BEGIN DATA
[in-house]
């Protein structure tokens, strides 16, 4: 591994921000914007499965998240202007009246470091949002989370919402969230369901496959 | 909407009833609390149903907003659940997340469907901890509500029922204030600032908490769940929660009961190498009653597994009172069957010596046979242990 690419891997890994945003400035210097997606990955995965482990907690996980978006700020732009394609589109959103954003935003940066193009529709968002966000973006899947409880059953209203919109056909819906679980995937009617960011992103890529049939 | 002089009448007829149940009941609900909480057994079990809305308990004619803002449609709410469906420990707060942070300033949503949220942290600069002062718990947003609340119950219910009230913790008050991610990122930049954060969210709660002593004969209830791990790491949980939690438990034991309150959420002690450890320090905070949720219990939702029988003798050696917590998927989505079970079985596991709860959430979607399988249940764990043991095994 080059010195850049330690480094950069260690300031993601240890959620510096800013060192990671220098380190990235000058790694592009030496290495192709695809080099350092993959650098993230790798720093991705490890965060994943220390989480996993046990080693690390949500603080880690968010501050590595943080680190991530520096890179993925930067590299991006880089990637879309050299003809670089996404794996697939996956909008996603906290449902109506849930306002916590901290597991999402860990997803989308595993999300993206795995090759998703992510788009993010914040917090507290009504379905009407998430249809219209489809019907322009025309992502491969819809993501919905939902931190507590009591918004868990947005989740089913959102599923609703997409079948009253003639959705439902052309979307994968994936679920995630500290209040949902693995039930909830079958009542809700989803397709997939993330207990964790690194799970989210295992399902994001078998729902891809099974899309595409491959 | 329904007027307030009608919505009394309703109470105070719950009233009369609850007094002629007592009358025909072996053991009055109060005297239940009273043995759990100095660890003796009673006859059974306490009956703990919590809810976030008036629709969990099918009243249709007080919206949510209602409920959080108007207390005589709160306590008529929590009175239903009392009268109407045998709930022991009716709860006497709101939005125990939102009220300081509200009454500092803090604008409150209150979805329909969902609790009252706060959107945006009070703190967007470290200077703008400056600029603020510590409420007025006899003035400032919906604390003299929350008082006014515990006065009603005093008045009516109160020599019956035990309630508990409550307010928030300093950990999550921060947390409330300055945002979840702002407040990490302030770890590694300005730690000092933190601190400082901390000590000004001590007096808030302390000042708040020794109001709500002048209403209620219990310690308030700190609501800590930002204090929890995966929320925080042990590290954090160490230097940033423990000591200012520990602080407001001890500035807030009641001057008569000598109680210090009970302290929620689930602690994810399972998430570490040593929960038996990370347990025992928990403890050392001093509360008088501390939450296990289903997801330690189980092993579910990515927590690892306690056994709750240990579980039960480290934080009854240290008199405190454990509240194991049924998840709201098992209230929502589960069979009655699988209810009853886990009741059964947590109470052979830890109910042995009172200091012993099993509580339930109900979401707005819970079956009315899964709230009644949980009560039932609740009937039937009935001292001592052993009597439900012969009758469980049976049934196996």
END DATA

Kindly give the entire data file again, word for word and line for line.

[in-house]
């Protein structure tokens, strides 16, 4: 591994921000914007499965998240202007009246470091949002989370919402969230369901496959 | 909407009833609390149903907003659940997340469907901890509500029922204030600032908490769940929660009961190498009653597994009172069957010596046979242990 690419891997890994945003400035210097997606990955995965482990907690996980978006700020732009394609589109959103954003935003940066193009529709968002966000973006899947409880059953209203919109056909819906679980995937009617960011992103890529049939 | 002089009448007829149940009941609900909480057994079990809305308990004619803002449609709410469906420990707060942070300033949503949220942290600069002062718990947003609340119950219910009230913790008050991610990122930049954060969210709660002593004969209830791990790491949980939690438990034991309150959420002690450890320090905070949720219990939702029988003798050696917590998927989505079970079985596991709860959430979607399988249940764990043991095994 080059010195850049330690480094950069260690300031993601240890959620510096800013060192990671220098380190990235000058790694592009030496290495192709695809080099350092993959650098993230790798720093991705490890965060994943220390989480996993046990080693690390949500603080880690968010501050590595943080680190991530520096890179993925930067590299991006880089990637879309050299003809670089996404794996697939996956909008996603906290449902109506849930306002916590901290597991999402860990997803989308595993999300993206795995090759998703992510788009993010914040917090507290009504379905009407998430249809219209489809019907322009025309992502491969819809993501919905939902931190507590009591918004868990947005989740089913959102599923609703997409079948009253003639959705439902052309979307994968994936679920995630500290209040949902693995039930909830079958009542809700989803397709997939993330207990964790690194799970989210295992399902994001078998729902891809099974899309595409491959 | 329904007027307030009608919505009394309703109470105070719950009233009369609850007094002629007592009358025909072996053991009055109060005297239940009273043995759990100095660890003796009673006859059974306490009956703990919590809810976030008036629709969990099918009243249709007080919206949510209602409920959080108007207390005589709160306590008529929590009175239903009392009268109407045998709930022991009716709860006497709101939005125990939102009220300081509200009454500092803090604008409150209150979805329909969902609790009252706060959107945006009070703190967007470290200077703008400056600029603020510590409420007025006899003035400032919906604390003299929350008082006014515990006065009603005093008045009516109160020599019956035990309630508990409550307010928030300093950990999550921060947390409330300055945002979840702002407040990490302030770890590694300005730690000092933190601190400082901390000590000004001590007096808030302390000042708040020794109001709500002048209403209620219990310690308030700190609501800590930002204090929890995966929320925080042990590290954090160490230097940033423990000591200012520990602080407001001890500035807030009641001057008569000598109680210090009970302290929620689930602690994810399972998430570490040593929960038996990370347990025992928990403890050392001093509360008088501390939450296990289903997801330690189980092993579910990515927590690892306690056994709750240990579980039960480290934080009854240290008199405190454990509240194991049924998840709201098992209230929502589960069979009655699988209810009853886990009741059964947590109470052979830890109910042995009172200091012993099993509580339930109900979401707005819970079956009315899964709230009644949980009560039932609740009937039937009935001292001592052993009597439900012969009758469980049976049934196996």